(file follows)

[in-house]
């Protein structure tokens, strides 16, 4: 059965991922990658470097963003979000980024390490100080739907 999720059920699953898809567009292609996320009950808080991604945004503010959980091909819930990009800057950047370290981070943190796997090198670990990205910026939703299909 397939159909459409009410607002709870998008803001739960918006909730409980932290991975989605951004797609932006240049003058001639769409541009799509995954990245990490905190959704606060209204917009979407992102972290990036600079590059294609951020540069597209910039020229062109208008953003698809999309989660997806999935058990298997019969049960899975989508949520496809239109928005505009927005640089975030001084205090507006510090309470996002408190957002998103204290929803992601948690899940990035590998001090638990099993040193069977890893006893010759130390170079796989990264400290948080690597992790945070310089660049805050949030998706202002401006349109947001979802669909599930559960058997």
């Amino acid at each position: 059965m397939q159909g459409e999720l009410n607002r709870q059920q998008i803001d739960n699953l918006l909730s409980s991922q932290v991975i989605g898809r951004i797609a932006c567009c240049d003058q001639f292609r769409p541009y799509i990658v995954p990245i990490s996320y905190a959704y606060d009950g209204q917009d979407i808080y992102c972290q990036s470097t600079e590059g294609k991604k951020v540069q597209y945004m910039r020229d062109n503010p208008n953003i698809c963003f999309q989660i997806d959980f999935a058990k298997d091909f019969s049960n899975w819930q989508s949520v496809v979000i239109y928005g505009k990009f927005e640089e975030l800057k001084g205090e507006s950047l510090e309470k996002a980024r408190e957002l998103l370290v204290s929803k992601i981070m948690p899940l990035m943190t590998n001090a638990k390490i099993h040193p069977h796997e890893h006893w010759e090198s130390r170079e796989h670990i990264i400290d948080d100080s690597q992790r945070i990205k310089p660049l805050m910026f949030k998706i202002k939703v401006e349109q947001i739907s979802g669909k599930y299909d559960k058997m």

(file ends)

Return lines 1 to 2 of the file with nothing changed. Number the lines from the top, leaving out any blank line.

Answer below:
[in-house]
């Protein structure tokens, strides 16, 4: 059965991922990658470097963003979000980024390490100080739907 999720059920699953898809567009292609996320009950808080991604945004503010959980091909819930990009800057950047370290981070943190796997090198670990990205910026939703299909 397939159909459409009410607002709870998008803001739960918006909730409980932290991975989605951004797609932006240049003058001639769409541009799509995954990245990490905190959704606060209204917009979407992102972290990036600079590059294609951020540069597209910039020229062109208008953003698809999309989660997806999935058990298997019969049960899975989508949520496809239109928005505009927005640089975030001084205090507006510090309470996002408190957002998103204290929803992601948690899940990035590998001090638990099993040193069977890893006893010759130390170079796989990264400290948080690597992790945070310089660049805050949030998706202002401006349109947001979802669909599930559960058997």